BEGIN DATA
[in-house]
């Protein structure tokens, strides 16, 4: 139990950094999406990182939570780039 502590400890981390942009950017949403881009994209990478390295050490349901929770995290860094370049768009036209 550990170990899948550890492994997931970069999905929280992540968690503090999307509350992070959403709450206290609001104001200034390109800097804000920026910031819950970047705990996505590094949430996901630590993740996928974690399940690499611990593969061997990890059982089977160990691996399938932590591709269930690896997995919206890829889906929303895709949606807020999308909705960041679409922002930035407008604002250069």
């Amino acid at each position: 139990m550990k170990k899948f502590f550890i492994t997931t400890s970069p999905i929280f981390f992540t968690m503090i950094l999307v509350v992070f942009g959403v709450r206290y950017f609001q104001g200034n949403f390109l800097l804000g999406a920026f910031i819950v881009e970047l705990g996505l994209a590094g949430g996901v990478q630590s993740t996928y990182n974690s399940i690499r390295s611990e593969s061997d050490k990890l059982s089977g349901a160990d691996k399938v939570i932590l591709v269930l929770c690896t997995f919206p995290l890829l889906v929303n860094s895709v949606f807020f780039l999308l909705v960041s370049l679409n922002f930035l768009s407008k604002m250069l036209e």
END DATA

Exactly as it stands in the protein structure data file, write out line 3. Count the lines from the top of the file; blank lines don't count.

């Amino acid at each position: 139990m550990k170990k899948f502590f550890i492994t997931t400890s970069p999905i929280f981390f992540t968690m503090i950094l999307v509350v992070f942009g959403v709450r206290y950017f609001q104001g200034n949403f390109l800097l804000g999406a920026f910031i819950v881009e970047l705990g996505l994209a590094g949430g996901v990478q630590s993740t996928y990182n974690s399940i690499r390295s611990e593969s061997d050490k990890l059982s089977g349901a160990d691996k399938v939570i932590l591709v269930l929770c690896t997995f919206p995290l890829l889906v929303n860094s895709v949606f807020f780039l999308l909705v960041s370049l679409n922002f930035l768009s407008k604002m250069l036209e």